|Germany Research Topics|
|Reading the Records|
|Local Research Resources|
Most materials used in German research are written in German. However, you do not need to speak or read German to do research in German records. You will need to know some key words and phrases to understand the records.
Because of Germany's history, you may also find several other languages in German records. Latin was frequently used in Roman Catholic church records. French was often used in Elsaß-Lothringen and during the French domination of the area west of the Rhein river (1806-1815). Danish was used in much of Schleswig-Holstein until Preußen annexed that area in 1864.
Language Aids[edit | edit source]
- FamilySearch Wiki has genealogical word lists for:
- The German Word List includes symbols commonly used in German genealogical sources.
- List of Names in Old German Script A comprehensive list of German given names, written in old script, with possible variations.
- Old German Script Transcriber (alte deutsche Handschriften): See your family names in the script of the era. Type your name or other word into the font generator tool. Click on the 8 different fonts. Save the image to your computer and use it as you work with old Germanic records.
Handwriting[edit | edit source]
- These links to lessons and websites will assist in learning to read the records of Germany:
- Old German Script Part 1, Part 2, Part 3 (German Church and Civil Records)
- Reading German Handwritten Records Lesson 1: Kurrent Letters
- Reading German Handwritten Records Lesson 2: Making Words in Kurrent
- Reading German Handwritten Records Lesson 3: Reading Kurrent Documents
- German Church and Civil Records
- German Script Tutorial
- Deciphering German Script 1-12
- Deciphering German Script 25-36
- Deciphering German Script 13-24
- Schleswig-Holstein: Handwriting
- For more information about reading German writing, see Germany Handwriting.
Downloadable Handouts[edit | edit source]
- Kurrent Letters Handout
- Numbers Handout
- Birth Records Handout
- Marriage Records Handout
- Death Records Handout
- Days and Months Handout
- Common Symbols Handout
- Common Abbreviations Handout
- Occupations Handout
- Common Illnesses Handout
Fraktur Font Used in Printed Records[edit | edit source]
For a printable table showing Kurrent letters in a computer font, click here.
Dictionaries[edit | edit source]
- The following books and English-German dictionaries can help in your research. You can find these and similar materials at many research libraries.
- Thode, Ernest. German-English Genealogical Dictionary. Baltimore, Maryland, USA: Genealogical Publishing Company, 1992. (FHL book 433.21 T352g 1992.)
- Langenscheidts German-English, English-German Dictionary = Langenscheidts Deutsch-Englisches, Englisch-Deutches Wörterbuch. New York, NY, USA: Pocket Books, 1952, 1993. (FHL book 433.21 L262g.)
- Grimm's Dictionary online can be found at this link Dictionary of German historical words.
Latin Aids[edit | edit source]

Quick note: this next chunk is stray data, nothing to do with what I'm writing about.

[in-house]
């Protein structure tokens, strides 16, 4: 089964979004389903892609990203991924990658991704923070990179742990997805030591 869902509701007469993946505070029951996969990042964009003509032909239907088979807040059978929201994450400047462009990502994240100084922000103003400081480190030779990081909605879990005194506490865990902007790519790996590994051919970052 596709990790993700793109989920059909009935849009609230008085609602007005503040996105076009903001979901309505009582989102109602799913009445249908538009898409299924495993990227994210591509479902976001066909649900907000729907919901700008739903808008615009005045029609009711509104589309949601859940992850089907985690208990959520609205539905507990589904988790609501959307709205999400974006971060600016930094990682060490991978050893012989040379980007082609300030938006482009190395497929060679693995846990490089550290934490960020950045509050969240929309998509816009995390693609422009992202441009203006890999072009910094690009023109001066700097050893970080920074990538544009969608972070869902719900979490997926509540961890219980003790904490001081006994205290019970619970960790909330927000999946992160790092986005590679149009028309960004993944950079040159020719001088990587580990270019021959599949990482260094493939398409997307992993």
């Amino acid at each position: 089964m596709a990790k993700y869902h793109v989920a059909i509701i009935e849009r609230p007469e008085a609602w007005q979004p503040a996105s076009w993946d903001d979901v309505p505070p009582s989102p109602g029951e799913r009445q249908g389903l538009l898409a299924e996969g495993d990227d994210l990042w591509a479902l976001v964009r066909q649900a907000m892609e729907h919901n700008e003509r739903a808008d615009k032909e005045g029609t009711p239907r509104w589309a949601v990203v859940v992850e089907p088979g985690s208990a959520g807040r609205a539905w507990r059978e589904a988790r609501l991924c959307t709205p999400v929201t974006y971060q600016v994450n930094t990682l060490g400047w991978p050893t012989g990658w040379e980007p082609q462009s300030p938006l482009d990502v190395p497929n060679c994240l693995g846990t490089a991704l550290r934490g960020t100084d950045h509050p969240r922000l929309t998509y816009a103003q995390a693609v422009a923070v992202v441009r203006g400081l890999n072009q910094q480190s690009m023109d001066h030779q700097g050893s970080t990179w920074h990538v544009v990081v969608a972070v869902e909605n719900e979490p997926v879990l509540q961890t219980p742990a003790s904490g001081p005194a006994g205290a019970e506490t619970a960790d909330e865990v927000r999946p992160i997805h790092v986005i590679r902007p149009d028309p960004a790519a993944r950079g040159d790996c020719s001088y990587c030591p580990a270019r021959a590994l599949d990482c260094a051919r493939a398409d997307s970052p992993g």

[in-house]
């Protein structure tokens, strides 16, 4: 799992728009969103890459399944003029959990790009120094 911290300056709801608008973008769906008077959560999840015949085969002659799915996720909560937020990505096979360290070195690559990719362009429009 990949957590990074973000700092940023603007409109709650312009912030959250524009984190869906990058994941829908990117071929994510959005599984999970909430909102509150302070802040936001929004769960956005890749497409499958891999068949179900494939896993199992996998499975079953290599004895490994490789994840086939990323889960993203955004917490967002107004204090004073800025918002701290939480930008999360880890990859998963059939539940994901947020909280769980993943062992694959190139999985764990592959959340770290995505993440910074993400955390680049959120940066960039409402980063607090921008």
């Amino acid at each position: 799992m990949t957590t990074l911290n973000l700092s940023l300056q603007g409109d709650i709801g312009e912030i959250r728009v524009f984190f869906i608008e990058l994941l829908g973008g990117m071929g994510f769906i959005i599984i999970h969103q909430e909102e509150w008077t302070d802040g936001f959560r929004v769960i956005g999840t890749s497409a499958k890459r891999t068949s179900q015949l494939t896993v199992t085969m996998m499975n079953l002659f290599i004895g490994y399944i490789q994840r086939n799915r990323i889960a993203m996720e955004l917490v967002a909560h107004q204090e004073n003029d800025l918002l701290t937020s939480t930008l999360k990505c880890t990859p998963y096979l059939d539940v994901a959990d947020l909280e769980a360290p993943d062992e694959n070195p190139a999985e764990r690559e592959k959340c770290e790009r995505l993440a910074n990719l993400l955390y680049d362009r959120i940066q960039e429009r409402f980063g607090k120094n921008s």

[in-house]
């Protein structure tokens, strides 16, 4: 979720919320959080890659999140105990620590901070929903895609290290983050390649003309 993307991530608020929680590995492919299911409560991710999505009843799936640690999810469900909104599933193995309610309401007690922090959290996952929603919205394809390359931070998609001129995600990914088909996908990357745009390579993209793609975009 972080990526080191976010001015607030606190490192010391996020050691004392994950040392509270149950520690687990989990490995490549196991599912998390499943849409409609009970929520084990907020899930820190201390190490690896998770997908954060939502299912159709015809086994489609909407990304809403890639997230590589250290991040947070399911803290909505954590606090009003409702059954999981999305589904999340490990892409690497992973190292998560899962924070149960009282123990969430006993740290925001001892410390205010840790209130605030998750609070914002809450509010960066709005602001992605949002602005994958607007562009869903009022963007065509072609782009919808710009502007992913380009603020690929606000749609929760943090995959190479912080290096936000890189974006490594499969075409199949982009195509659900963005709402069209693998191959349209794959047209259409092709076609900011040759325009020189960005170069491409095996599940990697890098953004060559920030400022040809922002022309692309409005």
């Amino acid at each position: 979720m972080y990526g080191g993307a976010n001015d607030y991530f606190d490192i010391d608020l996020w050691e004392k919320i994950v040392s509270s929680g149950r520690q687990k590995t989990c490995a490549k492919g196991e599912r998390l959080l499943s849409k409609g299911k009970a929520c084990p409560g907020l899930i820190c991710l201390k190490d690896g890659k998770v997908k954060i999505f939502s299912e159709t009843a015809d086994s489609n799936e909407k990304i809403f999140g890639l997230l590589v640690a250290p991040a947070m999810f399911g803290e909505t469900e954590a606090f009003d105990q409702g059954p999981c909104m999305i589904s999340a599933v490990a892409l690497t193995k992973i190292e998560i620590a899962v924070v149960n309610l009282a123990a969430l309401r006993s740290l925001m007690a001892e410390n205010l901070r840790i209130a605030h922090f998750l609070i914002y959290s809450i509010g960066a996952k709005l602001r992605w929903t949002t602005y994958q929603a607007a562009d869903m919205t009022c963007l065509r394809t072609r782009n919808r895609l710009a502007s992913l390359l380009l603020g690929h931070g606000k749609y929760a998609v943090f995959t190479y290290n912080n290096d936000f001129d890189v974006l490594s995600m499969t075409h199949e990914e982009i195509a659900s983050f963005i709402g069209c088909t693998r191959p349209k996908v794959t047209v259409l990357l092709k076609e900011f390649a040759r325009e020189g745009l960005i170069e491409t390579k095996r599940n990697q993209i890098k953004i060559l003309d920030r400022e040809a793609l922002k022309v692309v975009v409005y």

Other language aids for parish Latin can be found at these links:
Dialects and Variations[edit | edit source]
- Low German language
- Languages in the Lower Rhine area
- Spelling variation in the northern Rhine area.
German grammar may affect the way names appear in genealogical records, so your ancestor's name in German may vary from record to record. For help in understanding name variations, see the “Names, Personal” section and Affect of dialects on German surnames.
See also: spelling variations in German documents.
Numbers[edit | edit source]
In some genealogical records, numbers are spelled out. This is especially true of dates. The following list gives the cardinal (1, 2, 3) and the ordinal (1st, 2nd, 3rd) versions of each number. Days of the month are written in ordinal form. Ordinal forms may have other endings, for example: erste, ersten.
Dates and Time[edit | edit source]
In German records, dates are often written out. For example:
Freitag den vierzehnten Februar achtzehnhundert sechs und dreißig [Friday, the 14th of February, eighteen hundred six and thirty (1836)].
To understand German dates, use the following lists as well as the preceding “Numbers” section.
Months[edit | edit source]
|January||Januar, Jänner, Hartung, Jenner|
|March||März, Frühlingsmonat, Lenzing|
|April||April, Ostermonat, Osteren,Oster|
|May||Mai, Wonnemonat, Blütemonat, Wonnemond|
|June||Juni, Brachmonat, Brachet|
|July||Juli, Heuert, Heumonat, Heuet|
|August||August, Erntemonat, Hitzmonat, Ernting|
|September||September, Fruchtmonat, Herbstmonat, Herpsten, 7ber, 7bris, Scheiding|
|October||Oktober, Weinmonat, 8ber, 8bris, Gilbhard|
|November||November, Wintermonat, 9ber, 9bris, Neblung|
|December||Dezember, Christmonat, 10ber, 10bris, Xber, Xbris, Julmond|
A more extensive list of month names in German.
Days of the Week[edit | edit source]
Times of the Day[edit | edit source]
German birth and death records often indicated the exact time of day when the birth or death occurred. This is usually written out.
|ein Uhr||one (o’clock)|
|zwei Uhr||two (o’clock)|
|drei Uhr||three (o’clock)|
|halb eins||half one = 12:30|
|halb zwei||half two = 1:30|
|halbe Stunde||half hour|
|morgens||in the morning|
|vormittags||in the forenoon|
|nachmittags||in the afternoon|
|abends||in the evening|
Symbols[edit | edit source]
Sometimes a symbol is used in German genealogical sources rather than abbreviations. Some of these are shown at GenWiki, Genealogical Symbols and Signs.